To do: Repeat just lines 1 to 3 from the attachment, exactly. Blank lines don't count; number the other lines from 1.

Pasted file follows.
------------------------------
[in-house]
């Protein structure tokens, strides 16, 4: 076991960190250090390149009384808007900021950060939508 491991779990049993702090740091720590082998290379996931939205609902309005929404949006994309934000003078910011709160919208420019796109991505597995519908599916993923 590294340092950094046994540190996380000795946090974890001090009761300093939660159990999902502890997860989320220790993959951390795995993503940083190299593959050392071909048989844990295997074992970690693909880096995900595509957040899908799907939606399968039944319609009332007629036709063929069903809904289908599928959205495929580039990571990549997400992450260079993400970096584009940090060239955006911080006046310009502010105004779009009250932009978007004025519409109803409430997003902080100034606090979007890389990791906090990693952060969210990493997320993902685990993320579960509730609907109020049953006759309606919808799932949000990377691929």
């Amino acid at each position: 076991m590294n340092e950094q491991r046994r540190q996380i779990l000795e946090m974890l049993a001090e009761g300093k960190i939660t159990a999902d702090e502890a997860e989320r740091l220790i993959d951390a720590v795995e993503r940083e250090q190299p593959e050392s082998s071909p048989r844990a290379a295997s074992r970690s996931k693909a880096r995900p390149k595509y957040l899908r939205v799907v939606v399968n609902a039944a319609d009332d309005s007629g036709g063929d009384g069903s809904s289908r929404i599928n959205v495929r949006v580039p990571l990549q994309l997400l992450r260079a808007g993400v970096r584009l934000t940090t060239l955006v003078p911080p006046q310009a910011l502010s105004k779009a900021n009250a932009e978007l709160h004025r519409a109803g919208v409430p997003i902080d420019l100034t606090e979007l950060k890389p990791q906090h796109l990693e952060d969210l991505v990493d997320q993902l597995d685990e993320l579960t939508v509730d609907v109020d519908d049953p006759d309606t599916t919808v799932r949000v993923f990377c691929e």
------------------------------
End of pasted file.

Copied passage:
[in-house]
């Protein structure tokens, strides 16, 4: 076991960190250090390149009384808007900021950060939508 491991779990049993702090740091720590082998290379996931939205609902309005929404949006994309934000003078910011709160919208420019796109991505597995519908599916993923 590294340092950094046994540190996380000795946090974890001090009761300093939660159990999902502890997860989320220790993959951390795995993503940083190299593959050392071909048989844990295997074992970690693909880096995900595509957040899908799907939606399968039944319609009332007629036709063929069903809904289908599928959205495929580039990571990549997400992450260079993400970096584009940090060239955006911080006046310009502010105004779009009250932009978007004025519409109803409430997003902080100034606090979007890389990791906090990693952060969210990493997320993902685990993320579960509730609907109020049953006759309606919808799932949000990377691929």
């Amino acid at each position: 076991m590294n340092e950094q491991r046994r540190q996380i779990l000795e946090m974890l049993a001090e009761g300093k960190i939660t159990a999902d702090e502890a997860e989320r740091l220790i993959d951390a720590v795995e993503r940083e250090q190299p593959e050392s082998s071909p048989r844990a290379a295997s074992r970690s996931k693909a880096r995900p390149k595509y957040l899908r939205v799907v939606v399968n609902a039944a319609d009332d309005s007629g036709g063929d009384g069903s809904s289908r929404i599928n959205v495929r949006v580039p990571l990549q994309l997400l992450r260079a808007g993400v970096r584009l934000t940090t060239l955006v003078p911080p006046q310009a910011l502010s105004k779009a900021n009250a932009e978007l709160h004025r519409a109803g919208v409430p997003i902080d420019l100034t606090e979007l950060k890389p990791q906090h796109l990693e952060d969210l991505v990493d997320q993902l597995d685990e993320l579960t939508v509730d609907v109020d519908d049953p006759d309606t599916t919808v799932r949000v993923f990377c691929e």